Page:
The game of love
Whether it’s come from your mother, uncle or grandparent, you’ve probably heard the old adage “things were simpler in my day.” It may be pushing it to apply this statement to all areas of modern life, but the dating scene has certainly become more complicated.
As little as 30 years ago, couples were marrying in their early twenties and having children not long afterwards. Over the past few decades, there has been a shift in lifestyle that has affected the way we look for love, as well as what we’re looking for. On the positive side, we’re looking for love without the economic, reproductive and social constraints of the past. Men and women both pursue and attain successful careers and financial security. Nowadays, being single in your thirties is not unusual and couples are having children later on in life. Although the biological clock still ticks (more loudly for women), it seems that we’re happy to bide our time and wait for that perfect partner.
This equality and freedom however, comes at a price and does not automatically lead to success and happiness on an emotional, intimate and personal front. The on-demand nature of modern culture means many people are spending longer and longer at work. Spare time is limited and fitting in friends, family, health and wellbeing, and some essential ‘me time’ leaves very little time for the quest for love. So the changing nature of society is filtering through to the pursuit of love and changing the rules of love as well.
The time-poor culture for instance, has taken its toll on the dating scene. We’ve simply become too busy for games and ambiguity. Joanne, a successful single woman in her early thirties, is typical of today’s ‘daters’ in that she knows what she wants to get out of a date before it’s even begun. For Joanne, participating in the dating scene has an ultimate goal – a long-term loving relationship. “I don’t have time to meet that many people so if there’s no connection, if I don’t see the possibility of a relationship with that person in the future, there’s little point in seeing them again. The majority of single people I know are looking for long-term love so what’s the point in pretending otherwise.”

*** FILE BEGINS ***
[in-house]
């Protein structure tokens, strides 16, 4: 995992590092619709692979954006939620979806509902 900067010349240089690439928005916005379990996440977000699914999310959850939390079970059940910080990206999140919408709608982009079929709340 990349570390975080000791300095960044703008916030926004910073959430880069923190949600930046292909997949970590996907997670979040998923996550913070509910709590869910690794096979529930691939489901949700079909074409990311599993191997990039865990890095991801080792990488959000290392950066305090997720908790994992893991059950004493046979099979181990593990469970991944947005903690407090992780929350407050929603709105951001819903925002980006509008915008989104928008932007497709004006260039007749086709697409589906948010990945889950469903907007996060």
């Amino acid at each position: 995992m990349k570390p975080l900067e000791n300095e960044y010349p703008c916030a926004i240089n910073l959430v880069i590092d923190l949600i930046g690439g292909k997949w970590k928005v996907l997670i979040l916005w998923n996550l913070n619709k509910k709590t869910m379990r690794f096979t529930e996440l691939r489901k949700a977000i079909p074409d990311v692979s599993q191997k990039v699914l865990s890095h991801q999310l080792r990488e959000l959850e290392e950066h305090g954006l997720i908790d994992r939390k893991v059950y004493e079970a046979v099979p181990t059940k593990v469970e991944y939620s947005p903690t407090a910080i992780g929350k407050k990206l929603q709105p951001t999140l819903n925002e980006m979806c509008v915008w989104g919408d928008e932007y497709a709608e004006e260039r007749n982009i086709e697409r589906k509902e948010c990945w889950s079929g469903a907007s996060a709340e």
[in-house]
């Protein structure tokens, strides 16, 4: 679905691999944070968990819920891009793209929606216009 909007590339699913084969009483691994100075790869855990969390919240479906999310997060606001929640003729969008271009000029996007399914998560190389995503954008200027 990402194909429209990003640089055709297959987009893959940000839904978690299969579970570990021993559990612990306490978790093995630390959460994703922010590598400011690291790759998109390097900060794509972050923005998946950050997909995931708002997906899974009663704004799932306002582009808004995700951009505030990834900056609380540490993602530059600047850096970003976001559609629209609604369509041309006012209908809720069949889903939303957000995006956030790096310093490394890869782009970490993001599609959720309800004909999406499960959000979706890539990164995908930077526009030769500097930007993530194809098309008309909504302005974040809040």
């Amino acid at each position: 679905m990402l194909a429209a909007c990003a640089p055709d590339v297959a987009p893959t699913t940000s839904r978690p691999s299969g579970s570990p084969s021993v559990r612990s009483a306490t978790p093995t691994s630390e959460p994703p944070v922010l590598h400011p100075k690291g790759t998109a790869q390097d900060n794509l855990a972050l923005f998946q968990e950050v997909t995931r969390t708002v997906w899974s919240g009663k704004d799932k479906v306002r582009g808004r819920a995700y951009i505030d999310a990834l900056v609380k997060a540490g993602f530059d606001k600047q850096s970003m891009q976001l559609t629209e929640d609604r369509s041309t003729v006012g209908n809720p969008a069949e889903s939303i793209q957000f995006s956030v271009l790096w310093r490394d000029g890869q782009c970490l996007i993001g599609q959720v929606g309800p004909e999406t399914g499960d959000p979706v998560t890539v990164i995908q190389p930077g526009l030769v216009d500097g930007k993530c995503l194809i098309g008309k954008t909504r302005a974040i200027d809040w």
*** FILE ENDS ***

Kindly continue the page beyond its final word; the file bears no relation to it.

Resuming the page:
Like Joanne and her peers, a growing number of people are openly expressing the desire for long-term intimate relationships, and actively seeking someone with whom to share their lives. Expectations are getting higher, or at least clearer. Physical attraction is desirable, essential even, but for most people a random hook up simply won’t cut it. People are searching for depth of connection and emotional intimacy; for someone with whom to grow emotionally, sexually and spiritually.
Dating and spirituality
Spirituality and dating may sound like unusual bedfellows but the search for authenticity in dating naturally brings the two together. Spirituality doesn’t have to be about religion. Whether you indulge in meditation, use yoga to centre your body and mind after a busy day, or commune with a higher power on a regular basis, if spirituality is important to you, it’s crucial that you are open and honest with your date from the beginning. As Kate, a 29-year-old account executive explains, “I would consider dating someone with different political and even religious beliefs, as long as they weren’t extreme, but if a date scoffs at my practising meditation, I think that would be a deal breaker. It’s important to me and I expect my partner to respect that, even if they don’t share my passion for it.”